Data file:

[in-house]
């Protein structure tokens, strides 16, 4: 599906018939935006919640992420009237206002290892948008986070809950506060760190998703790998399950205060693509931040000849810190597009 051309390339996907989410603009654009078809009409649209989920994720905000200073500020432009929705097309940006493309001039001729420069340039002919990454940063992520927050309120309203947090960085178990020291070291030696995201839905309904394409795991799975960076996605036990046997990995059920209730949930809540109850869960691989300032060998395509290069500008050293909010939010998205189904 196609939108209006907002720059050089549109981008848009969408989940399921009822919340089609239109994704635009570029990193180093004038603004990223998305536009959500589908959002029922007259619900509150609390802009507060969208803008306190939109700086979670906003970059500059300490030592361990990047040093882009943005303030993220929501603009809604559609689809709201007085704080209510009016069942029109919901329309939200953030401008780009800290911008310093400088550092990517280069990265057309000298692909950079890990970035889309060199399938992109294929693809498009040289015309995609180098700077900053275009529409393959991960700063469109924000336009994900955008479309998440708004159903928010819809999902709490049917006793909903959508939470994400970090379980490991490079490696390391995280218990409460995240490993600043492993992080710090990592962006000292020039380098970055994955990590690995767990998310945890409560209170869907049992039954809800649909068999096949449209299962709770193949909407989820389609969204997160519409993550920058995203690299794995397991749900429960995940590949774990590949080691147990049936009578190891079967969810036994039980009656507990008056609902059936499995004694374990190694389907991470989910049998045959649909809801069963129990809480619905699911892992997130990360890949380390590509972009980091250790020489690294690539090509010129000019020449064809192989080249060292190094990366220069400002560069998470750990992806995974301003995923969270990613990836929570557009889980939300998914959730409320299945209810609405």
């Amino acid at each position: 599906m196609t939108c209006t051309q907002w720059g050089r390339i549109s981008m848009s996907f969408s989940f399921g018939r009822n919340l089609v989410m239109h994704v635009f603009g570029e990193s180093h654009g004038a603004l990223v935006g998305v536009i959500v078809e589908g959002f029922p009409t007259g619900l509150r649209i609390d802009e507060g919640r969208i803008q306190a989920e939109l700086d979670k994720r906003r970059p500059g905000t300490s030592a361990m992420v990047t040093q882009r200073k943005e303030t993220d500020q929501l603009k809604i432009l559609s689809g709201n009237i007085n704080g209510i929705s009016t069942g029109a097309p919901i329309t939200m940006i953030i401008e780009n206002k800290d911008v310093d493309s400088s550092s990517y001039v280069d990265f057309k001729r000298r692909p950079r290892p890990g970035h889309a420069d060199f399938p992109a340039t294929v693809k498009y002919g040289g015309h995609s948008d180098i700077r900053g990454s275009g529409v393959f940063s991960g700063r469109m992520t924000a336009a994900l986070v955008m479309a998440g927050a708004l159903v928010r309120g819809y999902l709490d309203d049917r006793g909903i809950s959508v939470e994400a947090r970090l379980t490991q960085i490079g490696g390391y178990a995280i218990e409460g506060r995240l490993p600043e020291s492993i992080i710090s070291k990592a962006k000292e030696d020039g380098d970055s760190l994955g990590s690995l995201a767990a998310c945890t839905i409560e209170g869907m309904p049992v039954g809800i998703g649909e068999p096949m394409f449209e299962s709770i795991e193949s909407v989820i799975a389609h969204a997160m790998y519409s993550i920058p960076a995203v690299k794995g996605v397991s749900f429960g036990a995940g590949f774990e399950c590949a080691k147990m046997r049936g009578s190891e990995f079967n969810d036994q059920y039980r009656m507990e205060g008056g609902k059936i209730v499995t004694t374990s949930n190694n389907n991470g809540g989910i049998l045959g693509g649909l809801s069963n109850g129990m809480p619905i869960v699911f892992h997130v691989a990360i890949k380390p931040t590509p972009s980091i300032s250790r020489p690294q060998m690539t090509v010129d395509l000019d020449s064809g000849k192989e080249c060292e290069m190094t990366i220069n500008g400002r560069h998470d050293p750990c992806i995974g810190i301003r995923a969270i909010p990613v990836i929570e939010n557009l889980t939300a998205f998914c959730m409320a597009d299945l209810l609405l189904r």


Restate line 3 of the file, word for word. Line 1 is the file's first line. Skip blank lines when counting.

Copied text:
């Amino acid at each position: 599906m196609t939108c209006t051309q907002w720059g050089r390339i549109s981008m848009s996907f969408s989940f399921g018939r009822n919340l089609v989410m239109h994704v635009f603009g570029e990193s180093h654009g004038a603004l990223v935006g998305v536009i959500v078809e589908g959002f029922p009409t007259g619900l509150r649209i609390d802009e507060g919640r969208i803008q306190a989920e939109l700086d979670k994720r906003r970059p500059g905000t300490s030592a361990m992420v990047t040093q882009r200073k943005e303030t993220d500020q929501l603009k809604i432009l559609s689809g709201n009237i007085n704080g209510i929705s009016t069942g029109a097309p919901i329309t939200m940006i953030i401008e780009n206002k800290d911008v310093d493309s400088s550092s990517y001039v280069d990265f057309k001729r000298r692909p950079r290892p890990g970035h889309a420069d060199f399938p992109a340039t294929v693809k498009y002919g040289g015309h995609s948008d180098i700077r900053g990454s275009g529409v393959f940063s991960g700063r469109m992520t924000a336009a994900l986070v955008m479309a998440g927050a708004l159903v928010r309120g819809y999902l709490d309203d049917r006793g909903i809950s959508v939470e994400a947090r970090l379980t490991q960085i490079g490696g390391y178990a995280i218990e409460g506060r995240l490993p600043e020291s492993i992080i710090s070291k990592a962006k000292e030696d020039g380098d970055s760190l994955g990590s690995l995201a767990a998310c945890t839905i409560e209170g869907m309904p049992v039954g809800i998703g649909e068999p096949m394409f449209e299962s709770i795991e193949s909407v989820i799975a389609h969204a997160m790998y519409s993550i920058p960076a995203v690299k794995g996605v397991s749900f429960g036990a995940g590949f774990e399950c590949a080691k147990m046997r049936g009578s190891e990995f079967n969810d036994q059920y039980r009656m507990e205060g008056g609902k059936i209730v499995t004694t374990s949930n190694n389907n991470g809540g989910i049998l045959g693509g649909l809801s069963n109850g129990m809480p619905i869960v699911f892992h997130v691989a990360i890949k380390p931040t590509p972009s980091i300032s250790r020489p690294q060998m690539t090509v010129d395509l000019d020449s064809g000849k192989e080249c060292e290069m190094t990366i220069n500008g400002r560069h998470d050293p750990c992806i995974g810190i301003r995923a969270i909010p990613v990836i929570e939010n557009l889980t939300a998205f998914c959730m409320a597009d299945l209810l609405l189904r």